The Stevin project is designed to upgrade the high-voltage grid between Zomergem and Zeebrugge.
The work includes:
laying a double high-voltage 380-kV connection over a 47-km stretch, some of it underground and some of it overhead;
- building three high-voltage substations in Zeebrugge, De Spie and Vivenkapelle;
- dismantling the existing 150-kV connections and laying them underground.
We are reinforcing the existing high-voltage grid in West and East Flanders so that greater quantities of electricity can be transported from the coast inland. We are also installing new overhead and underground connections, and dismantling 53 km of old lines which will be replaced by a 35-km underground system once the new connections are operational.
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Upgrading the high-voltage grid between Zomergem and Zeebrugge entails ten sub-projects. The first eight deal with the construction of the Stevin route. The final two consist of dismantling the two current high-voltage lines, which will ultimately become redundant. The northerly overhead 150-kV line will be dismantled first. We will then dismantle the southerly 150-kV line once the new underground connection between Eeklo and Bruges becomes operational:
For each sub-project, the diagram below shows what works are being performed, when and within which municipality.
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To bring its projects to fruition, Elia is required to obtain a range of permits and authorisations. The same applies to the Stevin project, in respect of which the permit procedure was completed in 2015.
Below is a brief overview of all the permits obtained for the Stevin project.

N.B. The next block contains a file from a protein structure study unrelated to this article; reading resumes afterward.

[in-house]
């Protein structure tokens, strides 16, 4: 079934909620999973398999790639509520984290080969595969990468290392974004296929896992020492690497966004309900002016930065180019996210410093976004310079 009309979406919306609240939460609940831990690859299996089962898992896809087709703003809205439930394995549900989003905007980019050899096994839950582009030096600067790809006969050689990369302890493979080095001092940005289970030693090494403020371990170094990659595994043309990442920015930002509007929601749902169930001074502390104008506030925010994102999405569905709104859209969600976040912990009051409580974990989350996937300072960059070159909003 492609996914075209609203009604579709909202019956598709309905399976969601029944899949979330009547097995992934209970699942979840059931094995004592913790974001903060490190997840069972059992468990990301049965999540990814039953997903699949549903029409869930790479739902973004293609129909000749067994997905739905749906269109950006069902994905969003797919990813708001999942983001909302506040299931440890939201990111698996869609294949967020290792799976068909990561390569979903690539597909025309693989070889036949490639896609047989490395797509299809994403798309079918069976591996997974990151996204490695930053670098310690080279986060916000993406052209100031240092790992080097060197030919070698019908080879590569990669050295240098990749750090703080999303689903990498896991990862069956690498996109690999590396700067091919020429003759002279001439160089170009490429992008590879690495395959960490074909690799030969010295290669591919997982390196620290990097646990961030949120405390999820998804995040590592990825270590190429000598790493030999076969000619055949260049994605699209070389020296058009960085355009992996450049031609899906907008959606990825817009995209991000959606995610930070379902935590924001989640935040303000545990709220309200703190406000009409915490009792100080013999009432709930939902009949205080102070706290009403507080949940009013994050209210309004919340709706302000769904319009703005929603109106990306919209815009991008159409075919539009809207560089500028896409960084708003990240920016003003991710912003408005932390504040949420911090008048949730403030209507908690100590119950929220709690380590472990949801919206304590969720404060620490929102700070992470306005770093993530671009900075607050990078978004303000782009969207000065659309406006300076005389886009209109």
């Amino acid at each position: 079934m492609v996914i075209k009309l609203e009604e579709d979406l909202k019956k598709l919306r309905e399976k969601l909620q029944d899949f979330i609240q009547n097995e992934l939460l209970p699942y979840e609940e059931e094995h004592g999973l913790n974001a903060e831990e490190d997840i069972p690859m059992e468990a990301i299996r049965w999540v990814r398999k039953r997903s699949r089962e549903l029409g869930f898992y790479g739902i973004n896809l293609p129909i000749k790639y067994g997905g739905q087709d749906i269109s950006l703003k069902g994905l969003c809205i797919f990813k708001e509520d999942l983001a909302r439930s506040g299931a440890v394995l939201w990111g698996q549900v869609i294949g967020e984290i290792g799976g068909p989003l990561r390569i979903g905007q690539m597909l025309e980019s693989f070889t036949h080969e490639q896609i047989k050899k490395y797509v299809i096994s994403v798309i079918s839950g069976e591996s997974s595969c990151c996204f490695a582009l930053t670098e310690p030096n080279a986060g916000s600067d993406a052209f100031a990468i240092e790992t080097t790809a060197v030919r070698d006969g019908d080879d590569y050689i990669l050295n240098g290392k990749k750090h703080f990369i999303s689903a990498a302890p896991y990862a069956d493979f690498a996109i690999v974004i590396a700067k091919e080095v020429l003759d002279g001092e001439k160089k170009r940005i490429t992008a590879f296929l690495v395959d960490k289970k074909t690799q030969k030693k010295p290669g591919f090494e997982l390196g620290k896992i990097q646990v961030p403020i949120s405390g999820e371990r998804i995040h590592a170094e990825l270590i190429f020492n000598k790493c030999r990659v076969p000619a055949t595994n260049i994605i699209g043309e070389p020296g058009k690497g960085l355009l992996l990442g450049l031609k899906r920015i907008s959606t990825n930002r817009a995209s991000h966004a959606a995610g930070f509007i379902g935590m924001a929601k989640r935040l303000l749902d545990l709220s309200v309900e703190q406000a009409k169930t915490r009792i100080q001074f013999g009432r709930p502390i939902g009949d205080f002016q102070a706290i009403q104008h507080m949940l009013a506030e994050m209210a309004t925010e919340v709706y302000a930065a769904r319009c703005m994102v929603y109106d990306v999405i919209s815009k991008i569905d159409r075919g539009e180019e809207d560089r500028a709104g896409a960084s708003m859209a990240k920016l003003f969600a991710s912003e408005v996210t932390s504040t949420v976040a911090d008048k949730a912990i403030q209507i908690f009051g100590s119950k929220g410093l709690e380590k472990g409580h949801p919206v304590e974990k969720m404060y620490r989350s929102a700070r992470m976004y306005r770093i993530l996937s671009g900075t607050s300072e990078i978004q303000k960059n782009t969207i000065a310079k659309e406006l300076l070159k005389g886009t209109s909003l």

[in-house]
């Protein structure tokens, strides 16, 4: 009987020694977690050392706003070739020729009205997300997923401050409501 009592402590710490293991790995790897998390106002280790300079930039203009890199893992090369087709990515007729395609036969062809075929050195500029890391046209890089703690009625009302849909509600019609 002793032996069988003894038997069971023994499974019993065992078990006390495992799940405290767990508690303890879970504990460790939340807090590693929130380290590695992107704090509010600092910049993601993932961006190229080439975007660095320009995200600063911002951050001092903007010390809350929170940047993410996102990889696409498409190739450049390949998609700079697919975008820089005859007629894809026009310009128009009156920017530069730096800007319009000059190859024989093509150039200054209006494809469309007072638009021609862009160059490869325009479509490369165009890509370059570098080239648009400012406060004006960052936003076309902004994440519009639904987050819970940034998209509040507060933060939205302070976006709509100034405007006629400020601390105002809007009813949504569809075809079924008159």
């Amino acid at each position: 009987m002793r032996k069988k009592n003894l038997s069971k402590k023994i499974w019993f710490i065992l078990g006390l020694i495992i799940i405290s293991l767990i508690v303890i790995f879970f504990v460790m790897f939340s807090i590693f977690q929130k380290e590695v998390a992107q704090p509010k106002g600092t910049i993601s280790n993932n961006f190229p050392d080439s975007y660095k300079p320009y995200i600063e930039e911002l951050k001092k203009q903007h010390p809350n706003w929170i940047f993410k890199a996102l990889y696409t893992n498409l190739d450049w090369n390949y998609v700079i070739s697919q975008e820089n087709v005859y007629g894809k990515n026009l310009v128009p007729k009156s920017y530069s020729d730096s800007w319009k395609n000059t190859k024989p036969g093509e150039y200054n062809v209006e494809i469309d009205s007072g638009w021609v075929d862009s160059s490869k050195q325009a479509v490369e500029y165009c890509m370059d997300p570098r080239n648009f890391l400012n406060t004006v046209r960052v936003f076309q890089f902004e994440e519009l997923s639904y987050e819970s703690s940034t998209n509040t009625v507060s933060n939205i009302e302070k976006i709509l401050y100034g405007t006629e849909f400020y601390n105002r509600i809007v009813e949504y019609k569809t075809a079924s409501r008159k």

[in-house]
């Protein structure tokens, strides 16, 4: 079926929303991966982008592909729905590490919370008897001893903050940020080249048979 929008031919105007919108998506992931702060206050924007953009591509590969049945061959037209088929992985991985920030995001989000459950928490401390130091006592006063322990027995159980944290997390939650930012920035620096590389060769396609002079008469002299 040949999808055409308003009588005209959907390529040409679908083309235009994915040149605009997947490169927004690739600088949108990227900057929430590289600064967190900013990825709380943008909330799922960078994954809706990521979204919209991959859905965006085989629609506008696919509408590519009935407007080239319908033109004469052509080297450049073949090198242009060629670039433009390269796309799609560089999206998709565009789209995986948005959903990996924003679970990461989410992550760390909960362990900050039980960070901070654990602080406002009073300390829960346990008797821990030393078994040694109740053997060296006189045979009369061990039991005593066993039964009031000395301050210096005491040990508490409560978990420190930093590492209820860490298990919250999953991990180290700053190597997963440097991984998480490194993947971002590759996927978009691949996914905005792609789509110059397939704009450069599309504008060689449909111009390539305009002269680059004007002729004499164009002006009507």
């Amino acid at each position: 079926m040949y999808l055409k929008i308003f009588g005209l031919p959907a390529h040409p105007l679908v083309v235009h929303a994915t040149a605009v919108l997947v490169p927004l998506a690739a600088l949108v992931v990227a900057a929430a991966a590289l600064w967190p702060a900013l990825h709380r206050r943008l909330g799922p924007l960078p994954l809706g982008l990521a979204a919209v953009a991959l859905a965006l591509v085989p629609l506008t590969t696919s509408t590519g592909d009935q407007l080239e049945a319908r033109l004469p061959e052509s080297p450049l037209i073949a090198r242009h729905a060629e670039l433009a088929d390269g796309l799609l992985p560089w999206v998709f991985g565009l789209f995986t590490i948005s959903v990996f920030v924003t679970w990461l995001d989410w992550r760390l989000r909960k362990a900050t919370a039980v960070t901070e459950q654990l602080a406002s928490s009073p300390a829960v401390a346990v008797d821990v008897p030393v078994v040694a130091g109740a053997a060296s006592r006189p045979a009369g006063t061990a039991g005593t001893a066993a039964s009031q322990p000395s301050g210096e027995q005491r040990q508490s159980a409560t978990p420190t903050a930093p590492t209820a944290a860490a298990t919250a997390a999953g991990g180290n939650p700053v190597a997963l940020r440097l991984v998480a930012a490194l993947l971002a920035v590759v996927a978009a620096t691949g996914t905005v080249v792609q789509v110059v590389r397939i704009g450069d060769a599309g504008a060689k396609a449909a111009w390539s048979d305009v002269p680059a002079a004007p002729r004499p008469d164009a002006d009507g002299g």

An environmental impact report (MER) plan looks at, discusses and evaluates the environmental impact of all potential routes. During the public consultation phase, the general public may raise other concerns or propose alternative routes to be researched. The Flemish government’s MER Department (‘Dienst MER’) approved the final report in mid-2011.
Based on the findings of the MER plan (environmental impact report), the selected route will be drawn up into a Land Use Plan (‘Ruimtelijk Uitvoeringsplan’). During the public consultation stage, the various documents and plans were available for people to consult and the public, the municipalities and the authorities were able to debate the chosen route. The Flemish Spatial Planning Commission (Vlacoro) issued its opinion to the Flemish government, which in turn approved the plan definitively in autumn 2012.
The draft MER (environmental impact assessment) investigates, discusses and assesses the environmental impact of the selected route and the work required to implement it. It also details the features of the pylons, conductors, high-voltage substations, green buffer zones and so forth. The draft MER is compiled following a public consultation of the notification document setting out an overview of the project and the impact to be investigated. The Flemish government’s MER department (‘Dienst MER’) approved the final report again in late 2013.
A road permit is required to run an electrical connection across public land such as roads, railway lines and canals. Elia was granted the necessary road permit in 2015.
Just like anyone else in Flanders wanting to build or develop, Elia had to apply for a planning permit from the Flemish government. The Spatial Planning Department (RWO) issued the required building permits after hearing the views of the various municipalities and authorities.
To enable it to operate a high-voltage substation, Elia applied to the province for a class-1 environmental permit. An information session was held on the specific environmental impact of the activity, and was an opportunity for the public to lodge any complaints with the municipalities, which forwarded their opinion on to the Provincial Environmental Permit Commission (PMVC: Provinciale Milieuvergunningscommissie).
Declaration of public utility
A declaration of public utility is required to enable an electrical connection to be run across private land for public utility purposes.
Want to find out more about the permits required? Visit for more information; you can also download permits and other studies here, too.
Want to know more about the Stevin project? Then visit www.stevin.be where you will find more information about the ten sub-projects, the purpose of the Stevin project, electromagnetic fields, special landscaping and the permits required.
You can also sign up for the electronic newsletter providing regular updates on the project’s progress (in Dutch):
- via e-mail: firstname.lastname@example.org
- by phone: 0800 11 089 (during working hours)